The cruel truth about gaslighting is that by its very nature, it’s difficult to prove. However, the state of California does recognize it as a form of psychological abuse, and victims have recourse in the law to seek protection. In fact, with the passing of California’s new Coercive Control law, victims of domestic violence now have the legal right to seek protective orders against their abusers on the grounds of a “pattern of behavior that unreasonably interferes with a person’s free will and personal liberty,” rather than pointing to a specific instance of abuse. Since gaslighting clearly falls into the category of a “pattern of behavior,” victims can now seek legal protection from it. Thus, ironically, the tactic many abusers have used in the past to keep domestic violence victims under their control can now be used as a reason for a victim to seek a protective order–even if there is insufficient evidence to charge the abuser with a crime.
How Accusations of Gaslighting Can Hurt You If You Are Accused
While it is important for victims of domestic violence to have recourse against their abusers, there are concerns that the new legal protections for victims can also be manipulated to raise false accusations of domestic violence–and, by extension, make it more difficult for those who are falsely accused to exonerate themselves, and more likely that they will face penalties for their alleged actions.
To illustrate, let’s suppose you are having marital troubles with your spouse, and she wants a divorce with full custody of the children. However, knowing that California won’t award her full custody without just cause, she accuses you of domestic violence—which may immediately result in a temporary restraining order or even get you arrested. Of course, there’s no physical evidence of domestic abuse–you’ve argued a lot, but things never got physical—so it’s doubtful that any criminal charges could stick. However, because she can now claim you exerted “coercive control” against her as a form of abuse, she might petition the court for a protective order against you by claiming that you controlled her emotionally or financially, and that you gaslighted her to keep her from coming forward with it. Under the law, even if there is insufficient evidence to charge you with a crime, if your accuser can convince the judge with minimal evidence that coercive control occurred, the judge may then issue a protective order against you. That order not only forces you to leave your home and your family, but it can now be used against you in a child custody battle.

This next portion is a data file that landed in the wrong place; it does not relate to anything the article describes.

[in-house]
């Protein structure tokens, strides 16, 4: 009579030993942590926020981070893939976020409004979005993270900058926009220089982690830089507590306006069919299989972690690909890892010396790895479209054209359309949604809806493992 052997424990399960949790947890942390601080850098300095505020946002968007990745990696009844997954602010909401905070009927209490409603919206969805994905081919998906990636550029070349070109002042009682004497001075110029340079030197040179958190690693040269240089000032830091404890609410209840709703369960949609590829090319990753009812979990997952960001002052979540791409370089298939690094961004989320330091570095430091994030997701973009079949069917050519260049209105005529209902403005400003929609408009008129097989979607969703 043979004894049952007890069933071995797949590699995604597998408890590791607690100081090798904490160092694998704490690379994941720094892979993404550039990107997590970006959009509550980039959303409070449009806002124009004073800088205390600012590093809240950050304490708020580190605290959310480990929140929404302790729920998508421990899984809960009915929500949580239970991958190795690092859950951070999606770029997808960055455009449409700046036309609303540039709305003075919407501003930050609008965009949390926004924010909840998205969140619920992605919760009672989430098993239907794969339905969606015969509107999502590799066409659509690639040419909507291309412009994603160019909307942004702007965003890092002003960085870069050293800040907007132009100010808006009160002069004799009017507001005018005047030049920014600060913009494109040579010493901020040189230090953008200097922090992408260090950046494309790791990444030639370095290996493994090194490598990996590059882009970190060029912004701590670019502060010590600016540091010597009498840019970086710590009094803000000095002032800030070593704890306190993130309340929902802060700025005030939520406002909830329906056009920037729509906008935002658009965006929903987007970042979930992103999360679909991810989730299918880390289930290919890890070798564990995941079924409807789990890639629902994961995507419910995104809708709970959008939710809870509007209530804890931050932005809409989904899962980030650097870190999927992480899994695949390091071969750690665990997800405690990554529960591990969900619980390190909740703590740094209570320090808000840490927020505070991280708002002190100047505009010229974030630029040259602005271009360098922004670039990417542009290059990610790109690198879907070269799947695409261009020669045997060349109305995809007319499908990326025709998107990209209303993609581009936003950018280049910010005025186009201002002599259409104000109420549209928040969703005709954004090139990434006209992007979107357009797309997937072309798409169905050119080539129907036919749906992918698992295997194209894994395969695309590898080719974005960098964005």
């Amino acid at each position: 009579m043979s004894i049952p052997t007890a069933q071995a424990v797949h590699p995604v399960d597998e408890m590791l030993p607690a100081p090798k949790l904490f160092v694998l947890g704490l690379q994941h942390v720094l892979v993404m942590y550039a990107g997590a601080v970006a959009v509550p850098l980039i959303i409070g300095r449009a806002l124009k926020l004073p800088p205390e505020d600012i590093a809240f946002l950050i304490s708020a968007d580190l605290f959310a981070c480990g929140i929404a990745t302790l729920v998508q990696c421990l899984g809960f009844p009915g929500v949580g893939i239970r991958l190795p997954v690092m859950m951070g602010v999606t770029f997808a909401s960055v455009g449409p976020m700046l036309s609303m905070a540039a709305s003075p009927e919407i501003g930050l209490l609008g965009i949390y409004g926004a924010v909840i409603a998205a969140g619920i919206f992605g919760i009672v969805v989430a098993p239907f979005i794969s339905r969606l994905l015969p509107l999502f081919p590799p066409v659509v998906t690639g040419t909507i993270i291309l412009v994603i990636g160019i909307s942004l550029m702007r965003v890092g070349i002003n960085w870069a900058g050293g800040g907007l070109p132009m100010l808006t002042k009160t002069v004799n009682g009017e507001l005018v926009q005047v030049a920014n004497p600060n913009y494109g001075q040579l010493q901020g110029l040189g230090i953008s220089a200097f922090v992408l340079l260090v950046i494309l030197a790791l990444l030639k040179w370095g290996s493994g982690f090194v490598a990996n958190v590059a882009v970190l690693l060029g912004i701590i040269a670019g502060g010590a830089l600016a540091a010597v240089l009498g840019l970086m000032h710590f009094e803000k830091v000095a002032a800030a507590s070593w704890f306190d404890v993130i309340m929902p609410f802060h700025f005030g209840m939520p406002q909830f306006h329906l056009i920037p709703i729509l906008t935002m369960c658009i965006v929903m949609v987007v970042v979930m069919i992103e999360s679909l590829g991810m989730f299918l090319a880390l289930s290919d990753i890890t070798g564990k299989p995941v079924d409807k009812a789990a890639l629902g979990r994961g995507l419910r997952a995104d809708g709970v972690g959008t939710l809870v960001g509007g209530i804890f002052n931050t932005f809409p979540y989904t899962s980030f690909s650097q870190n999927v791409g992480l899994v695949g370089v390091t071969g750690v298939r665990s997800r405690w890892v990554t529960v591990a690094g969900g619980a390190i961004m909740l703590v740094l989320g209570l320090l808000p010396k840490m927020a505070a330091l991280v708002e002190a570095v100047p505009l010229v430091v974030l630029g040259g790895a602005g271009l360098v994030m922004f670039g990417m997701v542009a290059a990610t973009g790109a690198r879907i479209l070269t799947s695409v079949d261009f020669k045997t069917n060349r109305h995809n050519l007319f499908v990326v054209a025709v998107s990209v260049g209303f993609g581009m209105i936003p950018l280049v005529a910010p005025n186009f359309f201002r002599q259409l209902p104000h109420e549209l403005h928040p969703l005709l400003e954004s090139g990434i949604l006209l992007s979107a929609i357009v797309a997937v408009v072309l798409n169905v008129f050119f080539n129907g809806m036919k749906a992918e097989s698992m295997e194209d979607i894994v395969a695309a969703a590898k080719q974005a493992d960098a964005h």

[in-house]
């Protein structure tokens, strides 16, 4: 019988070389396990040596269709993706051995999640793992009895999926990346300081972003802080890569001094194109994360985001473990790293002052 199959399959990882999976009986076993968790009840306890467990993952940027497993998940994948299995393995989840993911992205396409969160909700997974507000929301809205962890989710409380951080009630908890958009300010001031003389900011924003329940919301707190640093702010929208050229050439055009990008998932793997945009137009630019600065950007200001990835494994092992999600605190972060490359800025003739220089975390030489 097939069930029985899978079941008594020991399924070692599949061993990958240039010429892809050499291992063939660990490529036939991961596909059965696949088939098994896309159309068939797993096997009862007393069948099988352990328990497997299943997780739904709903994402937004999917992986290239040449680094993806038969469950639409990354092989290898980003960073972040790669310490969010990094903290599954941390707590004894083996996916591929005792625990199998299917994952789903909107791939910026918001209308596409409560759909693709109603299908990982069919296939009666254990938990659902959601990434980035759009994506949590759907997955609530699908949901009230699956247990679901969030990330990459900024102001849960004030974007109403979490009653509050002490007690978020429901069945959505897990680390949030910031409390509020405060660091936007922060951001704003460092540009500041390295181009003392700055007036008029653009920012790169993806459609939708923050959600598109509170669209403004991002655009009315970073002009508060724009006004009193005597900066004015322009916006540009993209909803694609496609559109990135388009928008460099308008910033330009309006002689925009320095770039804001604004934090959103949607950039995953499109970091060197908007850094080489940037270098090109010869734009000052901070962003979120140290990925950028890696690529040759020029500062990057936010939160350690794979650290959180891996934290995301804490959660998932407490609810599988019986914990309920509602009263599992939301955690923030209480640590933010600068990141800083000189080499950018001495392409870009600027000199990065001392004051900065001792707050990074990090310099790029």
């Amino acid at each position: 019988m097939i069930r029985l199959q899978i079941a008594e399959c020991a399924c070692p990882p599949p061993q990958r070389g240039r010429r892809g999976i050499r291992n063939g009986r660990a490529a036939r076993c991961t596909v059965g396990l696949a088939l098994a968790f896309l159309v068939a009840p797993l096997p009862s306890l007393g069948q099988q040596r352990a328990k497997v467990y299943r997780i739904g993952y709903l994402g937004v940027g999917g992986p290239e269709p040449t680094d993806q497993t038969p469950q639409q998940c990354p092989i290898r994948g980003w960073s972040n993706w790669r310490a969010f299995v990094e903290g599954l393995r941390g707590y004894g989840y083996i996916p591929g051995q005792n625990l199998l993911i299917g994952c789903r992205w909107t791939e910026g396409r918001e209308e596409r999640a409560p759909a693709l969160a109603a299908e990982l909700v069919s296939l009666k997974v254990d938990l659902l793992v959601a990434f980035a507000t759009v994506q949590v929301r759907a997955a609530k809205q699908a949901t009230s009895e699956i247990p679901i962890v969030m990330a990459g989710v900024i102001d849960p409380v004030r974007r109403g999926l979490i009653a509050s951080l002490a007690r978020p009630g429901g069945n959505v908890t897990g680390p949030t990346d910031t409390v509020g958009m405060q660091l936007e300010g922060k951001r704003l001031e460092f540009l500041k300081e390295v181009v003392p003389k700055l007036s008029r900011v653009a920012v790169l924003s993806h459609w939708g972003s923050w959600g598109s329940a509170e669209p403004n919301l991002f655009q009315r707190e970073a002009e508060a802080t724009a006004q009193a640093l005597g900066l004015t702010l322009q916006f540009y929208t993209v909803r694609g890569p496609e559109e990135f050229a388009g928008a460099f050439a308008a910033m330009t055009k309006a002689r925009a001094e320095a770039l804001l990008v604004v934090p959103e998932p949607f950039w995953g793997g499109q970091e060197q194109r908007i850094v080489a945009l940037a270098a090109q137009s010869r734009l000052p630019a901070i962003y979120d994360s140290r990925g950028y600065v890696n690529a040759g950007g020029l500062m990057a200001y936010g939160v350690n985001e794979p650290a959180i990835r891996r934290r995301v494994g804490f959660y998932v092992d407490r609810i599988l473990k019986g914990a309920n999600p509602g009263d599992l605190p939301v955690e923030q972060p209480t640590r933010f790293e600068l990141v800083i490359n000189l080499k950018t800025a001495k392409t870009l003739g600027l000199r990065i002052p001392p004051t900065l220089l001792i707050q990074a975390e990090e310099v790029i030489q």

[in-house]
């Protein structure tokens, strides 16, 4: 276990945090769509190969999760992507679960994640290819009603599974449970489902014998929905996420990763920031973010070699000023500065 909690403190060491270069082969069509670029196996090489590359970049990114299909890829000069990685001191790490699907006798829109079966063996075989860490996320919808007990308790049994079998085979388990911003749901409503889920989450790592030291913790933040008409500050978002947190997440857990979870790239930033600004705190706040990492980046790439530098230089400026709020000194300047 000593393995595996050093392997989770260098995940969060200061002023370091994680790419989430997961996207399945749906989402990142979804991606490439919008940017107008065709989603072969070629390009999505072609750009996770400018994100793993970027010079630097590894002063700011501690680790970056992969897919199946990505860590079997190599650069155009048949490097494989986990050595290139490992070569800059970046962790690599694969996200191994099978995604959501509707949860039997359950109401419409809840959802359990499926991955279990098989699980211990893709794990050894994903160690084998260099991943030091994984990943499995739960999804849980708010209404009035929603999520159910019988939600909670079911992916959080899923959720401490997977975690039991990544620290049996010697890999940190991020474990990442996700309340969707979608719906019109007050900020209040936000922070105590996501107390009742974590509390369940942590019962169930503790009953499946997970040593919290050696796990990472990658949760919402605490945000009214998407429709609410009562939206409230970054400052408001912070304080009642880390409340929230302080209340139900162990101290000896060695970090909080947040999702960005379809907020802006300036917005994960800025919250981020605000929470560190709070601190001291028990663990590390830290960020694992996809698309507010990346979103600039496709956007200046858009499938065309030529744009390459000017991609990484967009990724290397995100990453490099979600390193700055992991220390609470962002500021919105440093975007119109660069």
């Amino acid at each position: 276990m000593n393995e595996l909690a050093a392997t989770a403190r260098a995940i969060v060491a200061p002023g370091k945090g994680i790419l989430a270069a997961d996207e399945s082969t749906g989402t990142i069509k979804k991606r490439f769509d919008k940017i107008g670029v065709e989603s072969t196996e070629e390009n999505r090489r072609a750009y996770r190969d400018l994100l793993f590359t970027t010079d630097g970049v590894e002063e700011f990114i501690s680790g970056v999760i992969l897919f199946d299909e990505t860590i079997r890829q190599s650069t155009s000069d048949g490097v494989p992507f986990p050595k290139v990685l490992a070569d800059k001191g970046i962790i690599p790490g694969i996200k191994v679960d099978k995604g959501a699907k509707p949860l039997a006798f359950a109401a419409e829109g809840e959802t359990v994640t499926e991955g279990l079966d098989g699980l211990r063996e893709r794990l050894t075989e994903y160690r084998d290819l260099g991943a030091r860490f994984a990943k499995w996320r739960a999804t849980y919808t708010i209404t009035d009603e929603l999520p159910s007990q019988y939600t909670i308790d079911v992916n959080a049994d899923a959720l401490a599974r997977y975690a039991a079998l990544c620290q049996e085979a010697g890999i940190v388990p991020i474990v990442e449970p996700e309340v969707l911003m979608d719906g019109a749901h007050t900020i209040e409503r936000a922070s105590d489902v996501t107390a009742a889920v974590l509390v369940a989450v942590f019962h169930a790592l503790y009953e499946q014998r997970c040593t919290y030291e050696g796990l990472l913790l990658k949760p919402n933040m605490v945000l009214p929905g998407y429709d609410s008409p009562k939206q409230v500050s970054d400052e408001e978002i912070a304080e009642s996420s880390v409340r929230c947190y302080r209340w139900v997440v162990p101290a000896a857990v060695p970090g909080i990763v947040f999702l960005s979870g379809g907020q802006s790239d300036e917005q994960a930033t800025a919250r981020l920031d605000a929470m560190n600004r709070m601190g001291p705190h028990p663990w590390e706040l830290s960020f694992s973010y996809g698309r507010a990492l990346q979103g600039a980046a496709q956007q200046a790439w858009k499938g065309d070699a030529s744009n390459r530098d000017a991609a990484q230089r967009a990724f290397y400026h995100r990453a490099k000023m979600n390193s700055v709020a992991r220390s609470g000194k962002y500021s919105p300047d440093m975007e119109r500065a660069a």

Another way that accusations of gaslighting could be used is to strengthen the credibility of your accuser in a hearing or trial. If, for example, your accuser is questioned as to why they waited so long to come forward with allegations of domestic violence, “I was gaslighted” may be seen as a believable answer.
What to Do if You Are Accused
If you are accused of domestic violence (including gaslighting) in the State of California, remember that being accused does not mean you are guilty. You have a right to legal representation and to challenge any evidence or testimony presented against you. However, the strengthened protections of the law for accusers make it all the more crucial never to attempt to face accusations of domestic violence without the help of an experienced attorney. We’re here to help. Call our office for a consultation today.